“I think it’s really important that the Uefa family sticks together on this,” she says.
‘FAs are lifeblood of football – not clubs’
McAllister supports Uefa president Aleksander Ceferin’s attempts to prevent clubs making another power grab – and gobbling up funds needed by national associations to nurture the game.
“We’ve got to look at developing all Uefa and Fifa competitions, but we’ve got to do it in a way that doesn’t allow the very, very rich to get richer at the expense of not just the poorer countries but those in the middle as well.
“The national associations of Uefa are the lifeblood of football – not the clubs, by the way, and certainly not the top clubs. It is they who invest in facilities, coaching, grassroots, girls and disabled football.”
McAllister, a former board member of Stonewall, says football needs to diversify its governance.
“We need more women involved and more black faces around the table so we can talk about racism with expertise.
“We need to give the anti-racism campaigns a big push because clearly – it’s not football’s fault – they haven’t had as much impact as we’d like.”
Infantino taking Fifa ‘in right direction’
McAllister appears to be progressive and principled, so what, you might ask, is she doing at Fifa, an organisation still tainted by scandals of the recent past?
She says it has improved since long-serving president Sepp Blatter was ousted in 2015 and insists that his successor Gianni Infantino and Uefa counterpart Ceferin are modernisers.
“I always look at where an organisation is going rather than where it has been and I have to say the leadership of Gianni Infantino reassures me that it is going in the right direction.
“I appreciate that, gosh, it couldn’t have been much worse for Fifa six years ago but things are changing. If I do get elected I want to be part of that reform.”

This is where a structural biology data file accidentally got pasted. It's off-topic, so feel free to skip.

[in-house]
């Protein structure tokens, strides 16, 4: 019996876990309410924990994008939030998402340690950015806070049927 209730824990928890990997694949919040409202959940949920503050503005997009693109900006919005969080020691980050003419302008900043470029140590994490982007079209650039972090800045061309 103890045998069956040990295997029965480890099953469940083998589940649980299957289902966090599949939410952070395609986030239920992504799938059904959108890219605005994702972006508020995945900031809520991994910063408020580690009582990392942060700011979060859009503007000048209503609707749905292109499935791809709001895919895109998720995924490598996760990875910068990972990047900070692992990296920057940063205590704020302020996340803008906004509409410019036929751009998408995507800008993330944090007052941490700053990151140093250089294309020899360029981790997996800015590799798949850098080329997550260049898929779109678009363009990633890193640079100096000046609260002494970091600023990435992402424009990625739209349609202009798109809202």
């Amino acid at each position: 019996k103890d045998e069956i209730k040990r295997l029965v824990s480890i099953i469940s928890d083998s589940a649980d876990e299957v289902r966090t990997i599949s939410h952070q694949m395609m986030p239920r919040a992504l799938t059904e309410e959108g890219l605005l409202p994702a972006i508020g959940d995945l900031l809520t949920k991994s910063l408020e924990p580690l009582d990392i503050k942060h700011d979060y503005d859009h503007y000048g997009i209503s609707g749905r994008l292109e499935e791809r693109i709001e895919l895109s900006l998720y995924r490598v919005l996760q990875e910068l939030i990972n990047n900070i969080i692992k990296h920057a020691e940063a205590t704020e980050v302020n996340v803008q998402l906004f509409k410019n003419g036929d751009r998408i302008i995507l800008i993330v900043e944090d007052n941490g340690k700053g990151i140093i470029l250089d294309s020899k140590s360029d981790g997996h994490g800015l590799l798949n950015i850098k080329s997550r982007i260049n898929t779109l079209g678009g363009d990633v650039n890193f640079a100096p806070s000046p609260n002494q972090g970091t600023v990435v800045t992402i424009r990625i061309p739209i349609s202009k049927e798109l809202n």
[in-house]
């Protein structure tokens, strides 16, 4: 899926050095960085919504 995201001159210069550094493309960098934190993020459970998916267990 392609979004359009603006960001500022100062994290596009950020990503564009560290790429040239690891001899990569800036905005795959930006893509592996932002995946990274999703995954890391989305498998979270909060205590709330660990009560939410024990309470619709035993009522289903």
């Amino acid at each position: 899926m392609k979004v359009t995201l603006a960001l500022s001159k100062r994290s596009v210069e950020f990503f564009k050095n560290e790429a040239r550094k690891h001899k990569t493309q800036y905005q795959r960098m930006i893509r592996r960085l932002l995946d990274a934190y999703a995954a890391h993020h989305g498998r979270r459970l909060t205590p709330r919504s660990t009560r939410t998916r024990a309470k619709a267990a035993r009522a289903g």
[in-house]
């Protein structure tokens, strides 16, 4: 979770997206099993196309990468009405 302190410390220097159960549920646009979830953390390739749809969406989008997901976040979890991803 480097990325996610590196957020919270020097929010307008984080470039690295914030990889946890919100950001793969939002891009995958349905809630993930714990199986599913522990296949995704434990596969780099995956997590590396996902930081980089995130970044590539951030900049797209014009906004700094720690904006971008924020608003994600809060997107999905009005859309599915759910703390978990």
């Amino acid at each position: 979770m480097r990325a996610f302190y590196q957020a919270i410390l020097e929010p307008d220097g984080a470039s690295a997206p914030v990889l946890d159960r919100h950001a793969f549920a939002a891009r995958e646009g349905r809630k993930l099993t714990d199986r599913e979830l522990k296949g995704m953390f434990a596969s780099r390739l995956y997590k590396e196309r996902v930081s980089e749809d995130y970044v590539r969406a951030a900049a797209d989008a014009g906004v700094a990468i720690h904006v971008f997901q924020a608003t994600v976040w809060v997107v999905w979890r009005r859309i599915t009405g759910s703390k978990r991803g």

McAllister has attempted to meet as many of the 55 Uefa member associations as possible to press her case ahead of next week’s vote.
She has also published a manifesto – seen as an unusual step in the opaque world of sport governing body elections. Christillin, she says, has not taken those steps.
“To be perfectly honest I don’t know my opponent because she hasn’t been in touch with many of the nations around the election, so I’m not going to criticise her in any way.”
Why McAllister won’t quit even if she loses vote
She adds: “It’s a difficult election to predict – sports elections always are – but this one particularly.
“If you’d asked at the beginning of the campaign what our chances were I think a lot of people would have said very slight.
“But as the campaign has progressed we’ve made up a lot of ground and we’ve got a real momentum behind us now.”
Whatever the outcome at Uefa’s congress in Montreux, Switzerland, on Tuesday, McAllister won’t be chased out of football.
The former sweeper, who still plays with former team-mates on Thursdays, says: “I’m going to stay involved in the game because this isn’t about me, it’s about the sport.
“I want other women to follow in my footsteps. If we have to lose a few elections to get there, so be it; that’s life.
“But I’m not going to give up. I know how important football is and what joy it can bring to people.”